(Generic versions may still be available.)



Three independent case control studies have shown an increased risk of endometrial cancer in postmenopausal women exposed to exogenous estrogens for prolonged periods. 1-3 This risk was independent of the other known risk factors for endometrial cancer. These studies are further supported by the finding that incidence rates of endometrial cancer have increased sharply since 1969 in eight different areas of the United States with population-based cancer reporting systems, an increase which may berelated to the rapidly expanding use ofestrogens during the last decade. 4

The three case control studies reported that the risk of endometrial cancer in estrogen users was about 4.5 to 13.9 times greater than in nonusers. The risk appears to depend on both duration of treatment 1 and on estrogen dose.3 In view of these findings, when estrogens are used for the treatment of menopausal symptoms, the lowest dose that will control symptoms should be utilized and medication should be discontinued as soon as possible. When prolonged treatment is medically indicated, the patient should be reassessed on at least a semiannual basis to determine the need for continued therapy. Although the evidence must be considered preliminary, one study suggests that cyclic administration of low doses of estrogen may carry less risk than continuous administration; 3 it therefore appears prudent to utilize such a regimen.

Close clinical surveillance of all women taking estrogens is important. In all cases of undiagnosed persistent or recur-ring abnormal vaginal bleeding, adequate diagnostic measures should be undertaken to rule out malignancy.

There is no evidence at present that "natural" estrogens are more or less hazardous than "synthetic" estrogens at equiestrogenic doses.


The use of female sex hormones, both estrogens and progestogens, during early pregnancy mayseriously damage the offspring. It has been shown that females exposed in utero to diethylstilbestrol, a non-sterodial estrogen, have an increased risk of developing in later life a form of vaginal or cervical cancer that ordinarily is extremely rare. 5,6 This risk has been estimated as not greater than 4 per 1,000 exposures. 7 Furthermore, a high percentage of such exposed women (from 30 to 90 percent) have been found to have vaginal adenosis, 8,13epithelial changes of the vagina and cervix. Although these changes are histologically benign, it is not known whether they are precursors of malignancy. Although similar data are not available with the use ofother estrogens, it cannot be presumed they would not induce similar changes.

Several reports suggest an association between intra-uterine exposure to female sex hormones and congenital anomalies, including congenital heart defects and limb reduction defects. 13-16 One case control study16 estimated a 4.7 fold increased risk of limb reduction defects in infants exposed in utero to sex hormones (oral contraceptives, hormone withdrawal tests for pregnancy, or attempted treatment for threatened abortion). Some ofthese exposures were very short and involved only a few days of treatment. The data suggest that the risk of limb reduction defects in exposed fetuses is somewhat less than 1 per 1,000.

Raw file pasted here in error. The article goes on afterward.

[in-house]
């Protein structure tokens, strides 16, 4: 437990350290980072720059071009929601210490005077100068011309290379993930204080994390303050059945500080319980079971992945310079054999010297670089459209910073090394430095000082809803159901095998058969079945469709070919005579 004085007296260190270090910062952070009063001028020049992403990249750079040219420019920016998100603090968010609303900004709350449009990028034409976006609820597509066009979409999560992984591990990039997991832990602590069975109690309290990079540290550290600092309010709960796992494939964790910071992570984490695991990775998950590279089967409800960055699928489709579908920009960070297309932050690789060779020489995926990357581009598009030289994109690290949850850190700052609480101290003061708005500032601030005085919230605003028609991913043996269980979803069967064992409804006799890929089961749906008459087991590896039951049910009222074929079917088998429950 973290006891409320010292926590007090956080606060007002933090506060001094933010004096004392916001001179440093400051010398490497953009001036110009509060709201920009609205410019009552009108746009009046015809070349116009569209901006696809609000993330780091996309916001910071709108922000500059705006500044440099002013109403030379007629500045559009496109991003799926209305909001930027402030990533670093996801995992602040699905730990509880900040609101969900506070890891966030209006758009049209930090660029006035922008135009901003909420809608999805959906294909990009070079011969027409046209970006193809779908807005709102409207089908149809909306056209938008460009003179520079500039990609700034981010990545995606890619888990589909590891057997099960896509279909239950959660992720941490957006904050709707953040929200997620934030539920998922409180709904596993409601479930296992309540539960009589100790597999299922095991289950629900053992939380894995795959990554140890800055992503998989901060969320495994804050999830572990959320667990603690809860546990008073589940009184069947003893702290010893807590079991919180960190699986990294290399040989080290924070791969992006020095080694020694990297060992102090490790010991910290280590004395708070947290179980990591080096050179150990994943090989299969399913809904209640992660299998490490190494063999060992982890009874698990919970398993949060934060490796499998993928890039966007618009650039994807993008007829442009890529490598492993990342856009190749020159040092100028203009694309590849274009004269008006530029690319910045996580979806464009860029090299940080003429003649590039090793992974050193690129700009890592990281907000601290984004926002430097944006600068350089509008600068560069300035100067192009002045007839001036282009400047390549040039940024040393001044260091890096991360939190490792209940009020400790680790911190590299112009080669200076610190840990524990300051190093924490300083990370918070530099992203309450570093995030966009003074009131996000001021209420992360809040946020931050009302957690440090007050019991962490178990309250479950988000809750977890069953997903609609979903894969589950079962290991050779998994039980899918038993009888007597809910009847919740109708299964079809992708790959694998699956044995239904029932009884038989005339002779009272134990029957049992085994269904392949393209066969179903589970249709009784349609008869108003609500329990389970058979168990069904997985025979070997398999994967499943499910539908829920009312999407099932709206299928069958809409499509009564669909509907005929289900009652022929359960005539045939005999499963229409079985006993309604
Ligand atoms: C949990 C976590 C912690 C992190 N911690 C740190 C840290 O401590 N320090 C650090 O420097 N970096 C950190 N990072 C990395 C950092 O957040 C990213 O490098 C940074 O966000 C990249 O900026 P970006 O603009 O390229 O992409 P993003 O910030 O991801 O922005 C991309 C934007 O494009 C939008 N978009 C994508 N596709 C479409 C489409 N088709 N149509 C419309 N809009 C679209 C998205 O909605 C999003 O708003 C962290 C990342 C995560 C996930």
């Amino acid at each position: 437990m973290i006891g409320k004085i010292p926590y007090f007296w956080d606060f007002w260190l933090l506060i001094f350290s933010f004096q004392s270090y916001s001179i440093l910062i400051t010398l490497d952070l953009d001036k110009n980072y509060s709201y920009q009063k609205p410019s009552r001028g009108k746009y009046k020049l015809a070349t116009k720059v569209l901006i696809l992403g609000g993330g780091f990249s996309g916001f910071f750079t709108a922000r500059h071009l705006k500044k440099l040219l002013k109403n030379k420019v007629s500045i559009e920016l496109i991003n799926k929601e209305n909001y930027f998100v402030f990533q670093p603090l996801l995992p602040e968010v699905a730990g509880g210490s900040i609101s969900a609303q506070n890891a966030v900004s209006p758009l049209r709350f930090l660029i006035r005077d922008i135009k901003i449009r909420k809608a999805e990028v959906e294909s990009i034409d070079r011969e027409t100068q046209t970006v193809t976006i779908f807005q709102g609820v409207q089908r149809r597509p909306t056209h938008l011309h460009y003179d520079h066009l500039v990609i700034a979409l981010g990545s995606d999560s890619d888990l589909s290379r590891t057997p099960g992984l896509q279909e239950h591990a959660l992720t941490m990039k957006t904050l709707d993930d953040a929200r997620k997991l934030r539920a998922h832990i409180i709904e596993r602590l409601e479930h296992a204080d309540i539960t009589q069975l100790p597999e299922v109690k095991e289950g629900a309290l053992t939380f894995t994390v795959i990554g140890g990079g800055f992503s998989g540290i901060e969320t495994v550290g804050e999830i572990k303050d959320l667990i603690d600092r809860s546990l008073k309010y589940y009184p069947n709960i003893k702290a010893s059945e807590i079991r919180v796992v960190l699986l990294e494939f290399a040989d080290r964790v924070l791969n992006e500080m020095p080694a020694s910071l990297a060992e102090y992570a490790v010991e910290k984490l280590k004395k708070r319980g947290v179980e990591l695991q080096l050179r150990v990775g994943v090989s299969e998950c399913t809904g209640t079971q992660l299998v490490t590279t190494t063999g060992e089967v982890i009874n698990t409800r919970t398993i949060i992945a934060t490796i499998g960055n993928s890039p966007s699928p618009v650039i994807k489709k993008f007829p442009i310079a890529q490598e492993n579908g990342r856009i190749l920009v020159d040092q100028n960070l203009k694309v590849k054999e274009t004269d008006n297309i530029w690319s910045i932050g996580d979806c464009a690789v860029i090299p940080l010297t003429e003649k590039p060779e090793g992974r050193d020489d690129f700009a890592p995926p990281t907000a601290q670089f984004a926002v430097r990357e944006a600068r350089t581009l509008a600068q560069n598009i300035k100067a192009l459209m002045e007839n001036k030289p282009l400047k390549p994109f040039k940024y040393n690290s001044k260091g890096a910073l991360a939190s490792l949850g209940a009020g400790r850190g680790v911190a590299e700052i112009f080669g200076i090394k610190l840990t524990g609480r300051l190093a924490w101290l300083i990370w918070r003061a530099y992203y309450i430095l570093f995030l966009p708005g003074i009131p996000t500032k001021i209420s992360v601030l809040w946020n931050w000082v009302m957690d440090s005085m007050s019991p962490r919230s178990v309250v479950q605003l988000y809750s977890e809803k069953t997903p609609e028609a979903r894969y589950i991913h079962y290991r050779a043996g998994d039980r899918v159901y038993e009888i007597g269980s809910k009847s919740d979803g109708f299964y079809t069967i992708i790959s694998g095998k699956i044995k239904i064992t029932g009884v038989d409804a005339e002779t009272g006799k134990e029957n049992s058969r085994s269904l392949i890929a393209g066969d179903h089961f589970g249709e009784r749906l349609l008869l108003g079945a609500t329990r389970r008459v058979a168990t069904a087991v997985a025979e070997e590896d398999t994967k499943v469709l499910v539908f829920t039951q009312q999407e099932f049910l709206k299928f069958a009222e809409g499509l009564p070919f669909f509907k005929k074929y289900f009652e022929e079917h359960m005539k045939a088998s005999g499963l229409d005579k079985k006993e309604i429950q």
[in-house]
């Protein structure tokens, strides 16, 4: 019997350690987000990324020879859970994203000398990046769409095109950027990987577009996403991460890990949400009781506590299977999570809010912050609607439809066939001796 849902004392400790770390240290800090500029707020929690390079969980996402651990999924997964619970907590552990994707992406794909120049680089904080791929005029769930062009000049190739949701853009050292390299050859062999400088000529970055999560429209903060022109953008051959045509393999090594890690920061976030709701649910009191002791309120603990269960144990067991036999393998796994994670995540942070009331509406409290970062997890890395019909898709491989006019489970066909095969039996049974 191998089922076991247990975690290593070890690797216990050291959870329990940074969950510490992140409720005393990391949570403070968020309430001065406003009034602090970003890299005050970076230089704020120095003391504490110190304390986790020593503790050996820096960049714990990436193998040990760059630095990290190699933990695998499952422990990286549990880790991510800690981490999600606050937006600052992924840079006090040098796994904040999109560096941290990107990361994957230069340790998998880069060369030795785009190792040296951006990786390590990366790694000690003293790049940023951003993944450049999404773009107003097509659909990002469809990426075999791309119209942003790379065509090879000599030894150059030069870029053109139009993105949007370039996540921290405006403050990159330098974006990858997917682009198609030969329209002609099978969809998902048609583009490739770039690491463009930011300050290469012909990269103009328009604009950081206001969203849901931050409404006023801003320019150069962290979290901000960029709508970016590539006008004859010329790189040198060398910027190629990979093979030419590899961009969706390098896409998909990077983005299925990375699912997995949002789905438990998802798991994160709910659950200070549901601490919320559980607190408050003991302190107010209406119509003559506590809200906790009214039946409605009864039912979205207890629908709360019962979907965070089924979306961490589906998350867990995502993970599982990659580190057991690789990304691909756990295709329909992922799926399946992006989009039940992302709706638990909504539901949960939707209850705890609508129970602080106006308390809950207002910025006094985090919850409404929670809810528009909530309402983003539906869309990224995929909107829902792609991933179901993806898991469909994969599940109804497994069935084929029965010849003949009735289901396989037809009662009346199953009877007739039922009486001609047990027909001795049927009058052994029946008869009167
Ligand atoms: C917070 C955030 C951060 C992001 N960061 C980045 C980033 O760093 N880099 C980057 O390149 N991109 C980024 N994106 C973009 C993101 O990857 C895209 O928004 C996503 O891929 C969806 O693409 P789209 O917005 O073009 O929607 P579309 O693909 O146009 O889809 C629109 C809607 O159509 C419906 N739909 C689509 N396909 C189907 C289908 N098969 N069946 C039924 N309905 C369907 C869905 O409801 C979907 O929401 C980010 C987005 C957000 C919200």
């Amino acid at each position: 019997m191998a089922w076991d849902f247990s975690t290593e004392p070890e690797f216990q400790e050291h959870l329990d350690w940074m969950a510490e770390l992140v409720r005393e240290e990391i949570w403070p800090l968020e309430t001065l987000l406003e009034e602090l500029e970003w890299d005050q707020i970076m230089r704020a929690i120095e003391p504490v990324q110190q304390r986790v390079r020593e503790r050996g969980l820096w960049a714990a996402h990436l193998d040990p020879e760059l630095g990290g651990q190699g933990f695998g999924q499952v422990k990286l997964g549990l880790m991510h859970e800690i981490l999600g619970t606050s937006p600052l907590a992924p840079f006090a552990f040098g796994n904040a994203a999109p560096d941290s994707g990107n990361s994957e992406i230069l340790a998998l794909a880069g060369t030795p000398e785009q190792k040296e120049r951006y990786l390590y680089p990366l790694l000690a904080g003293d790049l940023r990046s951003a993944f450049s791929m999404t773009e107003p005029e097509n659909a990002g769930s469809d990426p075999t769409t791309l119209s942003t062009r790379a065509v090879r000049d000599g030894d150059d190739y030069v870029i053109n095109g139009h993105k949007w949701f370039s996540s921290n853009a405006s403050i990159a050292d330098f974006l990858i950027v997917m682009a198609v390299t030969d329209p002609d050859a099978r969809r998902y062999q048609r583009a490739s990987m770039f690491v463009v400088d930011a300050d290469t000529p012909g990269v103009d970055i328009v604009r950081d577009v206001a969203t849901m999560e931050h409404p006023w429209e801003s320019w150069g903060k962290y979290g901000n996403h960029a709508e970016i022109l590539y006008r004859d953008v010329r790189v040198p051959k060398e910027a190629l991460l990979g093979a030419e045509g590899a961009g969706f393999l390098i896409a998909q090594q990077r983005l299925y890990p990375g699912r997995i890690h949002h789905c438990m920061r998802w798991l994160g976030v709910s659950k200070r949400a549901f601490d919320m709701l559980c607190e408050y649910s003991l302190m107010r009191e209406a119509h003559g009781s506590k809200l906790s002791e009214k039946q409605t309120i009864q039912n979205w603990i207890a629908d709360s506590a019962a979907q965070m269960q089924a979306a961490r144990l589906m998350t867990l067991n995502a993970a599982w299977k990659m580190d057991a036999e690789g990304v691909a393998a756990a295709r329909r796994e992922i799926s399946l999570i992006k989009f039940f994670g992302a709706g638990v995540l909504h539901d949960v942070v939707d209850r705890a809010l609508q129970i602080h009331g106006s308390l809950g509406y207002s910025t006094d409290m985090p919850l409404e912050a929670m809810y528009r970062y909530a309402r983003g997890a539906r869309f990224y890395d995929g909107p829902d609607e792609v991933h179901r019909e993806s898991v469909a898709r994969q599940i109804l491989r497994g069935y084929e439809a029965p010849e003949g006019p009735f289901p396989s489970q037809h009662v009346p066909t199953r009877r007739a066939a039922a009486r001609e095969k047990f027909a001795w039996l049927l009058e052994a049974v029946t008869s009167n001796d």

In the past, female sex hormones have been used during pregnancy in an attempt to treat threatened or habitual abortion. There is considerable evidence that estrogens are ineffective for these indications, and there is no evidence from well controlled studies that progestogens are effective for these uses.

If ORTHO Dienestrol Cream is used during pregnancy, or if the patient becomes pregnant while using this drug, she should be apprised of the potential risks to the fetus, and the advisability of pregnancy continuation.

ORTHO Dienestrol Cream
Cream for intravaginal use only

Active Ingredient: Dienestrol 0.01 % Dienestrol is a synthetic, non-steroidal estrogen. It is compounded in a cream base suitable for intravaginal use only. The cream base is composed of glyceryl monostearate, peanut oil, glycerin, benzoic acid, glutamic acid, butylated hydroxyanisole, citric acid, sodium hydroxide and water. The pH is approximately 4.3.


What are the precautions when taking dienestrol (Dienestrol)?

Consult your...

Read All Potential Precautions of Dienestrol

Dienestrol Consumer (continued)

SIDE EFFECTS: Consult your pharmacist.

In the US -

Call your doctor for medical advice about side effects. You may report side effects to FDA at 1-800-FDA-1088.

In Canada - Call your doctor for medical advice about side effects. You may report side effects to Health Canada at 1-866-234-2345.

PRECAUTIONS: Consult your pharmacist.

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